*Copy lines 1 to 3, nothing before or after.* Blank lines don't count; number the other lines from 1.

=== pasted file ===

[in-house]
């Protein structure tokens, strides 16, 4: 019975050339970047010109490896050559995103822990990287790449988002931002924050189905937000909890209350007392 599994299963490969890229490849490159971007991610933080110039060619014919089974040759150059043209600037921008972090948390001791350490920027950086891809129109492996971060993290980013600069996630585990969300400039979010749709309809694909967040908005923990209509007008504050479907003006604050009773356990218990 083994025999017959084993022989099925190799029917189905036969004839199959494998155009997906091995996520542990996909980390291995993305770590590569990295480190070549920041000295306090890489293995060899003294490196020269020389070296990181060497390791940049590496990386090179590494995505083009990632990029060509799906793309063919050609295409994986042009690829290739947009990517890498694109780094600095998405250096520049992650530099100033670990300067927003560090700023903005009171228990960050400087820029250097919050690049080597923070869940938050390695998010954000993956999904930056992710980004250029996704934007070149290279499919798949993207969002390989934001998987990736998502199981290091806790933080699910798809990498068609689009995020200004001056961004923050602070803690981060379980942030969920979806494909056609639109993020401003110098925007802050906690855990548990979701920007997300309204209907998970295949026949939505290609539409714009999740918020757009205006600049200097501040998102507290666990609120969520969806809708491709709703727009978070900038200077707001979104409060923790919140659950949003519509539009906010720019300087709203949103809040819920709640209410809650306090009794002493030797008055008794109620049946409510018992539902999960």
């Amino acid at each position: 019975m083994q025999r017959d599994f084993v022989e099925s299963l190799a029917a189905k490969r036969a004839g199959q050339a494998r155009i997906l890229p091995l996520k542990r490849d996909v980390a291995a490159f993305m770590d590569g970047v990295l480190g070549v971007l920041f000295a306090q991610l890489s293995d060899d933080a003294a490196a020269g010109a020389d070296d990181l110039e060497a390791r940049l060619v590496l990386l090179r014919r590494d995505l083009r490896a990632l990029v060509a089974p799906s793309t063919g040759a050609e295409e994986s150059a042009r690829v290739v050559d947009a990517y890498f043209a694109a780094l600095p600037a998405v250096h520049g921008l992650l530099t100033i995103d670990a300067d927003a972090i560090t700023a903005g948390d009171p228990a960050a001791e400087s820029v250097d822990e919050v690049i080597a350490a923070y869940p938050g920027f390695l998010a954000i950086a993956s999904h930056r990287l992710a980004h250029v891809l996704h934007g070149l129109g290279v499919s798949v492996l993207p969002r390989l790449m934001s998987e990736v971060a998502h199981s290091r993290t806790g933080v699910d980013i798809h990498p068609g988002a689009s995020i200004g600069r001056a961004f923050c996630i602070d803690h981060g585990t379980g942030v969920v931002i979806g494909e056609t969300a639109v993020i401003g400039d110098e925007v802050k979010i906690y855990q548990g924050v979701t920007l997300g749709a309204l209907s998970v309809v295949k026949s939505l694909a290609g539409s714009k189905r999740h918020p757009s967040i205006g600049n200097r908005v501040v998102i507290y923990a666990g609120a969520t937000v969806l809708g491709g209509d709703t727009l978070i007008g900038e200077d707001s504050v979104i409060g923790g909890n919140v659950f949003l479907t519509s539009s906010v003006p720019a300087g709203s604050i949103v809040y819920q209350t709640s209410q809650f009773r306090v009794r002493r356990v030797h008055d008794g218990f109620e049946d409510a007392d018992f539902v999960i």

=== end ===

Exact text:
[in-house]
């Protein structure tokens, strides 16, 4: 019975050339970047010109490896050559995103822990990287790449988002931002924050189905937000909890209350007392 599994299963490969890229490849490159971007991610933080110039060619014919089974040759150059043209600037921008972090948390001791350490920027950086891809129109492996971060993290980013600069996630585990969300400039979010749709309809694909967040908005923990209509007008504050479907003006604050009773356990218990 083994025999017959084993022989099925190799029917189905036969004839199959494998155009997906091995996520542990996909980390291995993305770590590569990295480190070549920041000295306090890489293995060899003294490196020269020389070296990181060497390791940049590496990386090179590494995505083009990632990029060509799906793309063919050609295409994986042009690829290739947009990517890498694109780094600095998405250096520049992650530099100033670990300067927003560090700023903005009171228990960050400087820029250097919050690049080597923070869940938050390695998010954000993956999904930056992710980004250029996704934007070149290279499919798949993207969002390989934001998987990736998502199981290091806790933080699910798809990498068609689009995020200004001056961004923050602070803690981060379980942030969920979806494909056609639109993020401003110098925007802050906690855990548990979701920007997300309204209907998970295949026949939505290609539409714009999740918020757009205006600049200097501040998102507290666990609120969520969806809708491709709703727009978070900038200077707001979104409060923790919140659950949003519509539009906010720019300087709203949103809040819920709640209410809650306090009794002493030797008055008794109620049946409510018992539902999960």
């Amino acid at each position: 019975m083994q025999r017959d599994f084993v022989e099925s299963l190799a029917a189905k490969r036969a004839g199959q050339a494998r155009i997906l890229p091995l996520k542990r490849d996909v980390a291995a490159f993305m770590d590569g970047v990295l480190g070549v971007l920041f000295a306090q991610l890489s293995d060899d933080a003294a490196a020269g010109a020389d070296d990181l110039e060497a390791r940049l060619v590496l990386l090179r014919r590494d995505l083009r490896a990632l990029v060509a089974p799906s793309t063919g040759a050609e295409e994986s150059a042009r690829v290739v050559d947009a990517y890498f043209a694109a780094l600095p600037a998405v250096h520049g921008l992650l530099t100033i995103d670990a300067d927003a972090i560090t700023a903005g948390d009171p228990a960050a001791e400087s820029v250097d822990e919050v690049i080597a350490a923070y869940p938050g920027f390695l998010a954000i950086a993956s999904h930056r990287l992710a980004h250029v891809l996704h934007g070149l129109g290279v499919s798949v492996l993207p969002r390989l790449m934001s998987e990736v971060a998502h199981s290091r993290t806790g933080v699910d980013i798809h990498p068609g988002a689009s995020i200004g600069r001056a961004f923050c996630i602070d803690h981060g585990t379980g942030v969920v931002i979806g494909e056609t969300a639109v993020i401003g400039d110098e925007v802050k979010i906690y855990q548990g924050v979701t920007l997300g749709a309204l209907s998970v309809v295949k026949s939505l694909a290609g539409s714009k189905r999740h918020p757009s967040i205006g600049n200097r908005v501040v998102i507290y923990a666990g609120a969520t937000v969806l809708g491709g209509d709703t727009l978070i007008g900038e200077d707001s504050v979104i409060g923790g909890n919140v659950f949003l479907t519509s539009s906010v003006p720019a300087g709203s604050i949103v809040y819920q209350t709640s209410q809650f009773r306090v009794r002493r356990v030797h008055d008794g218990f109620e049946d409510a007392d018992f539902v999960i």